5. During the rest of William's reign, Northumbrian forces marching south to attack the Normans, and Norman armies marching North against the Scots and the Northumbrians became a regular feature of the history of the north. Danish fleets were frequently off the coast, and all of these armed forces would have without doubt have demanded or seized the supplies that they wanted from the hapless population. Indeed, in the northern uprising of 1084, again involving the Vikings, together with the few surviving members of the old Saxon nobility and Scottish armies under King Malcolm, William is known to have ordered the 'wasting' of coastal areas so as to prevent his enemies finding supplies. It was this uprising, the most threatening of his reign, which caused him to bring into England more armed men than the country had ever seen before, and indirectly led to the Domesday Survey. The Saxon nobility may have been the leaders, but the ordinary people would doubtless have suffered again. Even in modern times, with the Geneva Conventions, the International Court at the Hague and the court of international opinion to protect them, we have countless instances of the massacre and genetic cleansing of civilians. It stretches the bounds of credibility to suggest that the same and worse did not occur at a time when a new foreign Norman elite was struggling to contain a resentful and rebellious native Anglo-Saxon/Anglo-Scandinavian population.

6. Ascribing survivals to 'closeness to the crown' does not bear examination. It would mean believing that all the members of the 1069 Norman raiding parties would have to know whose lands they were on at every stage of the process, so that the devastation would be selective: this at a time when Domesday Book was twenty years into the future and the Frenchmen under William's command could hardly be expected to speak the English tongue. Again, when the King's own Yorkshire lands are examined, the picture is as bad as that of the holdings of any other landowner. Huge, previously rich Royal Manors like Northallerton, Pickering, Easingwold, Driffield and Pocklington were partially or totally wasted. The total value of these manors alone had fallen from £296 to £10 and 4 pence. Either William deliberately despoiled his own estates, did not realise he was doing it, or his estates were despoiled by his enemies! In whichever case, closeness to the Crown did not save them!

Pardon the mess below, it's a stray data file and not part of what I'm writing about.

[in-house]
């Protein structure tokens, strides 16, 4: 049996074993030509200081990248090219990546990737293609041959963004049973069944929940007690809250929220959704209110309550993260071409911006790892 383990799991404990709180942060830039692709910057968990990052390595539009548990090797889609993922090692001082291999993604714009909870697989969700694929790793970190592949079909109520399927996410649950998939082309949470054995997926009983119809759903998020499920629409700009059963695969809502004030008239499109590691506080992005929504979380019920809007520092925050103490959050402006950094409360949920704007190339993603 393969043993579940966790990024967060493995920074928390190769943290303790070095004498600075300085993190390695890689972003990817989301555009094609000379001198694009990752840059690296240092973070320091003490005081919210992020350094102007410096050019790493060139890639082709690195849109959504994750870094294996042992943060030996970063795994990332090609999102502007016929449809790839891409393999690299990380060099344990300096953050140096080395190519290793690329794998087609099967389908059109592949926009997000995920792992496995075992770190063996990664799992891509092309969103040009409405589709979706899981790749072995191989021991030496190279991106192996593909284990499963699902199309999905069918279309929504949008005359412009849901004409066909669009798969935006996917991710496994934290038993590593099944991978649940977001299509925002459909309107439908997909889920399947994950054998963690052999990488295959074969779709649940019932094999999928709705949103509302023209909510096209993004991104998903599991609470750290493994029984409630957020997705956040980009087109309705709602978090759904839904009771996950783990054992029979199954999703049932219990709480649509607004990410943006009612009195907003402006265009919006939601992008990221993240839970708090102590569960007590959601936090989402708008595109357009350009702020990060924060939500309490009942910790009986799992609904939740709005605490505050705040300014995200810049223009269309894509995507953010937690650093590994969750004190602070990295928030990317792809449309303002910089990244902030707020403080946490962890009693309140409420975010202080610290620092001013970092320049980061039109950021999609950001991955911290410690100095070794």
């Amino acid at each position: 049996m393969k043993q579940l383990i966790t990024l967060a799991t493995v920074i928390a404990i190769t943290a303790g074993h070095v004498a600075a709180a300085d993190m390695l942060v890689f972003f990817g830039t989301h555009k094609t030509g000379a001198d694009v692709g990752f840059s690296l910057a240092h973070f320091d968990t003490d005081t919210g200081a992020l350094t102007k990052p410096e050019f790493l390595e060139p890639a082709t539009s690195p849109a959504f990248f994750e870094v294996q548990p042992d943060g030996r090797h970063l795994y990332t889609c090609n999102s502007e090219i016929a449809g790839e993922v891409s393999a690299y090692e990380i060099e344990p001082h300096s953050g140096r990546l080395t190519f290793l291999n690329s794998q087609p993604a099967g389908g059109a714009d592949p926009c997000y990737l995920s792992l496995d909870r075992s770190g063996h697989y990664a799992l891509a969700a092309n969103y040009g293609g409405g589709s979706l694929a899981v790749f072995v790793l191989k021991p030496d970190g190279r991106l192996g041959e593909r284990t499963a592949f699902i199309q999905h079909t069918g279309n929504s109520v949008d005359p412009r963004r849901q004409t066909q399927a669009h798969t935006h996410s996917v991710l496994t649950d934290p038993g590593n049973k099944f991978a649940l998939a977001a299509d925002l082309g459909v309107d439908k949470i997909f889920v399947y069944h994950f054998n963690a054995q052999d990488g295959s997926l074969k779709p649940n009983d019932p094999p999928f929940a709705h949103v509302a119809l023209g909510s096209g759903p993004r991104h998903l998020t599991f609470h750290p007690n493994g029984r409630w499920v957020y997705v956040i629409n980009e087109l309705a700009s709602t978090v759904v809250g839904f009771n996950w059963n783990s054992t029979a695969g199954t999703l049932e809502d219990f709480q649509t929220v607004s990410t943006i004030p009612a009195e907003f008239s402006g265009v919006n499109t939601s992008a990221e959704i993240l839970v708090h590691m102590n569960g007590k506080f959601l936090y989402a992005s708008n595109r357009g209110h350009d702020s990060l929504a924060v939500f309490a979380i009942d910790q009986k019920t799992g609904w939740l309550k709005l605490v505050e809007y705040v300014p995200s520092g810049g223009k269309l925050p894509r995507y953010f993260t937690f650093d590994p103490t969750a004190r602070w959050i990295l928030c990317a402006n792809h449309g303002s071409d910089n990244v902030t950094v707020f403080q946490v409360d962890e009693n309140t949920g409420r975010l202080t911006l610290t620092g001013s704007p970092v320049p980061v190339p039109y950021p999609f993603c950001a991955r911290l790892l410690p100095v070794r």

Rather than the harrying representing the one calamitous event that caused all the devastation evidenced in Domesday, it is probably better seen as one particularly savage incident among countless savage events occurring all through the Conqueror's reign which were collectively responsible for the amount of waste land in the county. And in all probability, Vikings, Scots and Northumbrians were all culprits, as well as the Conqueror.

Nor did William I's death end the misery. Northern barons were deeply involved in a rebellion against the Conqueror's son, William Rufus, within a few months of his accession in 1187. We can be sure that once more, the ordinary folk bore a disproportionate amount of the pain.

What cannot be denied is that Yorkshire was in a worse state when the Conqueror died than it had been in the reign of Edward the Confessor, and that its recovery was hardly in prospect even in 1100AD.